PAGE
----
- Date27 Jul 2016
- InstitutionBrigham and Women's Hospital
- ProfessionalYing Bao et al.
- Type of StudyCross-sectional analysis
- Sample Size5,013
Previous research has revealed that nuts are associated with a lower risk of type 2 diabetes and heart disease. The medical community also knows that inflammation in the body is a risk factor for these conditions. A new study from researchers at Brigham and Women's Hospital draws a connection between the three, revealing an association between the consumption of peanuts as well as tree nuts - such as walnuts, pecans, almonds, cashews, and macadamia nuts - and lower inflammation levels. The results have been published in the American Journal of Clinical Nutrition.
Dr. Ying Bao and her team analyzed data from the Nurses' Health Study and Health Professionals Follow-Up Study, two large-scale endeavors from the 1990s. The data comes from 5,013 participants across the U.S. who completed food questionnaires and also had blood samples drawn and analyzed. In particular, the researchers looked at the number of servings of nuts consumed per week, as well as three molecules that signal inflammation in the body: C-reactive protein, interleukin 6, and tumor necrosis factor receptor 2.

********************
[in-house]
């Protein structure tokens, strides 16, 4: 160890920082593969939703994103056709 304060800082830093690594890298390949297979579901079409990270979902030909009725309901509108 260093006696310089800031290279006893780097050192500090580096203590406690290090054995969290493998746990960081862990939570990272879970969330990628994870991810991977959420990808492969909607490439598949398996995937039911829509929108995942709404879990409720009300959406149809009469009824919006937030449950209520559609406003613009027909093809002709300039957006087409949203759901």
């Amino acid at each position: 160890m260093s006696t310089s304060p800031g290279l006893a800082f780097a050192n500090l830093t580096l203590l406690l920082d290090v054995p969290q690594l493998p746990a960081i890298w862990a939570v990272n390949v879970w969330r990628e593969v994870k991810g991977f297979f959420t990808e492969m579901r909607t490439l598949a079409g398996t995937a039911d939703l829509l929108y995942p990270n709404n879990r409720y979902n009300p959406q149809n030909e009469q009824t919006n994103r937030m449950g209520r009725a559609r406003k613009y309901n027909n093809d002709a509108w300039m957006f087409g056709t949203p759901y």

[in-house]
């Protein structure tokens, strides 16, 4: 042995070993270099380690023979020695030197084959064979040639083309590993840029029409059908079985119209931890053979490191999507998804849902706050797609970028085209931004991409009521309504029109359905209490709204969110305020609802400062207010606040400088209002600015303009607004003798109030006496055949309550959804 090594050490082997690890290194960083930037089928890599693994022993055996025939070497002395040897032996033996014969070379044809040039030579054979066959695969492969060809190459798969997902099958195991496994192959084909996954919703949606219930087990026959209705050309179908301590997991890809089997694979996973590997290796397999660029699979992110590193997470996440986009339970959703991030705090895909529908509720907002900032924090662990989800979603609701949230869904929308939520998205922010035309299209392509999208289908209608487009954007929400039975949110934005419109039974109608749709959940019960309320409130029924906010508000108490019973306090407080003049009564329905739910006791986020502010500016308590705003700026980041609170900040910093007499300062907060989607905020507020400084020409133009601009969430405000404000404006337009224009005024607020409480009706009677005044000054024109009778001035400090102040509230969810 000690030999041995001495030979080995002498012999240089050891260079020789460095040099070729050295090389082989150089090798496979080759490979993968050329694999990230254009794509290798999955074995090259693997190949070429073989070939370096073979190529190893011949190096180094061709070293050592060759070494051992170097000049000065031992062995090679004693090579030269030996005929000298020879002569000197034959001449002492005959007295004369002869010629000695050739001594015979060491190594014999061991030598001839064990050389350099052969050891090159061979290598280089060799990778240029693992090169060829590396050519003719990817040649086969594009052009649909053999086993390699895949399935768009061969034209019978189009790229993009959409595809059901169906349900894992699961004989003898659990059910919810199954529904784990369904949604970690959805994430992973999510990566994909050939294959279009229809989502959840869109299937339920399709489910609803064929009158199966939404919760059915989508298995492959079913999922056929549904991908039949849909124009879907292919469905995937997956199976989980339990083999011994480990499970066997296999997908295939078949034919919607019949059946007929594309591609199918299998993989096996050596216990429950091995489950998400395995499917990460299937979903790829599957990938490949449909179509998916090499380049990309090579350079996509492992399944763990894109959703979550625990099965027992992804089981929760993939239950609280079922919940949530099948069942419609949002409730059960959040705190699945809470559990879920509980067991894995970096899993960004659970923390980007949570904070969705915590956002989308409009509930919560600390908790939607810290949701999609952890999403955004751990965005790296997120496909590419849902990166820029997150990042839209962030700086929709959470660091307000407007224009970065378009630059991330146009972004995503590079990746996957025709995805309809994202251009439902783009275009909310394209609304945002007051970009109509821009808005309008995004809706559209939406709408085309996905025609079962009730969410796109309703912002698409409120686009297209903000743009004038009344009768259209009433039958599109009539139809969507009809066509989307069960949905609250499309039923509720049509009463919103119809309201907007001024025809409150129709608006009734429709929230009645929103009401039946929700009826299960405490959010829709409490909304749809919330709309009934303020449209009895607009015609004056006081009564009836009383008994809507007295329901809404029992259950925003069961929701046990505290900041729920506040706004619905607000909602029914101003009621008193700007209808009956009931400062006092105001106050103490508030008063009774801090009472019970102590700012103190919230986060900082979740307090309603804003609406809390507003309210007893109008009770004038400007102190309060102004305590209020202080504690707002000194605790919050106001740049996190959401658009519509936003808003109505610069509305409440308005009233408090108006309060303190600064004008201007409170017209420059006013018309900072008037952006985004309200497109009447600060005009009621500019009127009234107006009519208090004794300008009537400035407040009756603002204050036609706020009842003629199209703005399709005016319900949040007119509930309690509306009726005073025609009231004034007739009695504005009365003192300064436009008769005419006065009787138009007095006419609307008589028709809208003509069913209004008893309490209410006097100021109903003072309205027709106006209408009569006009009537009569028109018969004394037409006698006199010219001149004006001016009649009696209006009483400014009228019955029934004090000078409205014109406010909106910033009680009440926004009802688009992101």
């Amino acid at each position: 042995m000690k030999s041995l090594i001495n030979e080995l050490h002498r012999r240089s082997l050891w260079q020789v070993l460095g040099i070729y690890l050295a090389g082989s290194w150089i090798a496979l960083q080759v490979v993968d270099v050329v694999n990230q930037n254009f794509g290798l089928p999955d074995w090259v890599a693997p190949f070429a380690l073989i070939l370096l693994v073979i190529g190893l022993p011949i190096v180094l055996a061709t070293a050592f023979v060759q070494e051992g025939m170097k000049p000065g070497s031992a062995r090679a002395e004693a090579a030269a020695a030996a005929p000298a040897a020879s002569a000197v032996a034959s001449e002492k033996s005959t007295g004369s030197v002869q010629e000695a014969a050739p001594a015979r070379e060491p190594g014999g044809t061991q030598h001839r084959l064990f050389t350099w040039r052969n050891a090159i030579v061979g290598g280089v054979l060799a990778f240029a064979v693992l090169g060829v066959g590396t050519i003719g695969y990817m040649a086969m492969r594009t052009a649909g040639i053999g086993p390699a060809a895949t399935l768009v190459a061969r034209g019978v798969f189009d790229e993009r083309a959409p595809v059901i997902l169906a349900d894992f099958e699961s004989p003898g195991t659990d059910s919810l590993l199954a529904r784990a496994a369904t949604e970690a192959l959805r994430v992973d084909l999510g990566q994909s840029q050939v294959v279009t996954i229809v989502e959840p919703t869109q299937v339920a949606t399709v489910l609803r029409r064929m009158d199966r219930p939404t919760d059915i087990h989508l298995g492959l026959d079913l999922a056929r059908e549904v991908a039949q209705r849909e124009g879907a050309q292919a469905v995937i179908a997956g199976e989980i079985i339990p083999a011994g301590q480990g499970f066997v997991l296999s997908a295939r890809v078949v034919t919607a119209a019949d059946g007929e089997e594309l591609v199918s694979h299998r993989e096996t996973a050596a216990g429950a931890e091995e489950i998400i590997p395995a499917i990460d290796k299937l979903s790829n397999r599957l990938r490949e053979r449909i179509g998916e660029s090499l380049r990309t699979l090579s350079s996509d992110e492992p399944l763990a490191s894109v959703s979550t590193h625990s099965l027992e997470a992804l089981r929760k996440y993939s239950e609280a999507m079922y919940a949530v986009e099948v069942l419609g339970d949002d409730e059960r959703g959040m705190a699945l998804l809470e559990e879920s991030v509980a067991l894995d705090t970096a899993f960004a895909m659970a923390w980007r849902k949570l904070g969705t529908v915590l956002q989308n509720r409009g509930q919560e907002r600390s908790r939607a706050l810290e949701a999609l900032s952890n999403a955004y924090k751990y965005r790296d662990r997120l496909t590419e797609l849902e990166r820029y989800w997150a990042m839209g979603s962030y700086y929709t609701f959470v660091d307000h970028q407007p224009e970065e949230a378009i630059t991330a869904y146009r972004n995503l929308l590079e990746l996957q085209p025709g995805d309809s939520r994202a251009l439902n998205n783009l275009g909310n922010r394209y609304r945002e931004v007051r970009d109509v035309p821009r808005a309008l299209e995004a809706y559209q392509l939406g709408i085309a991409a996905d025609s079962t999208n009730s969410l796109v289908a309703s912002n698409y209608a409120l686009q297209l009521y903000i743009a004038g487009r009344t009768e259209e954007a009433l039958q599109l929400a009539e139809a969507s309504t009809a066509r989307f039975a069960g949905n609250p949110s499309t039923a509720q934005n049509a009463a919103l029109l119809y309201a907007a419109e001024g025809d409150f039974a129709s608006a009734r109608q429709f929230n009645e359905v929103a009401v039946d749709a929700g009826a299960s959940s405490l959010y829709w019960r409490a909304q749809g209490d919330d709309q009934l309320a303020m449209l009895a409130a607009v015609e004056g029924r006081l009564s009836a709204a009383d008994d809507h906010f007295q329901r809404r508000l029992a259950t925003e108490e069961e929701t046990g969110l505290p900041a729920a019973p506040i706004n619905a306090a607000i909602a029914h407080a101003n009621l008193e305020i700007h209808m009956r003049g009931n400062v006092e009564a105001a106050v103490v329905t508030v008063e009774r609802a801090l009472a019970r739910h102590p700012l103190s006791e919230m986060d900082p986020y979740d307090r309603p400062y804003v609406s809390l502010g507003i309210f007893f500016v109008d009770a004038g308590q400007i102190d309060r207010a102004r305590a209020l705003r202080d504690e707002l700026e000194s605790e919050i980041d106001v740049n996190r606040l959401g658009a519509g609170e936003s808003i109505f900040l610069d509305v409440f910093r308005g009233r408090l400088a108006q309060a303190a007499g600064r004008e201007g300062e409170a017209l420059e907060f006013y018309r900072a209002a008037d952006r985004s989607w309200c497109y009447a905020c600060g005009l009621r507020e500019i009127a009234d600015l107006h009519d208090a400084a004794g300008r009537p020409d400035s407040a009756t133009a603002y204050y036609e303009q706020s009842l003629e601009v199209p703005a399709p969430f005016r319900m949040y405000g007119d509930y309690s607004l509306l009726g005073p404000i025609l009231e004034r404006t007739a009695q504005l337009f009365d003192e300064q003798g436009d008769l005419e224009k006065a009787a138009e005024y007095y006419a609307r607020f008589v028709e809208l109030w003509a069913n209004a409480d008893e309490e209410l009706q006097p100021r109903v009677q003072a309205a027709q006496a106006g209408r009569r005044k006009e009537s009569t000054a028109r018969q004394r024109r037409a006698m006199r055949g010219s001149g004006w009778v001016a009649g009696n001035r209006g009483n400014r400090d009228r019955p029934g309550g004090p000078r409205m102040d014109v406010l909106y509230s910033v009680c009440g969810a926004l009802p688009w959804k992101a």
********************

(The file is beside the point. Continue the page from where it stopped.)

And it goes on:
After adjusting the data to account for factors like lifestyle differences between participants, the research team found that those who consumed five or more servings of nuts had significantly lower C-reactive protein and interleukin 6 levels compared to those who seldom or never consumed nuts. However, no such association between nut consumption and tumor necrosis factor receptor 2 levels was noted.
What Does This Mean?
This study is a key addition to the body of research in this area, which shows that nut consumption can protect against cardiovascular and metabolic conditions. These results indicate that the beneficial effect of nuts likely comes from their ability to reduce levels of inflammatory compounds in the body. Swapping out just three servings of red meat, eggs, or refined grains a week for nuts - the researchers note - produces dramatic reductions in inflammation biomarkers and constitutes a healthy dietary change that can help prevent diabetes and heart disease.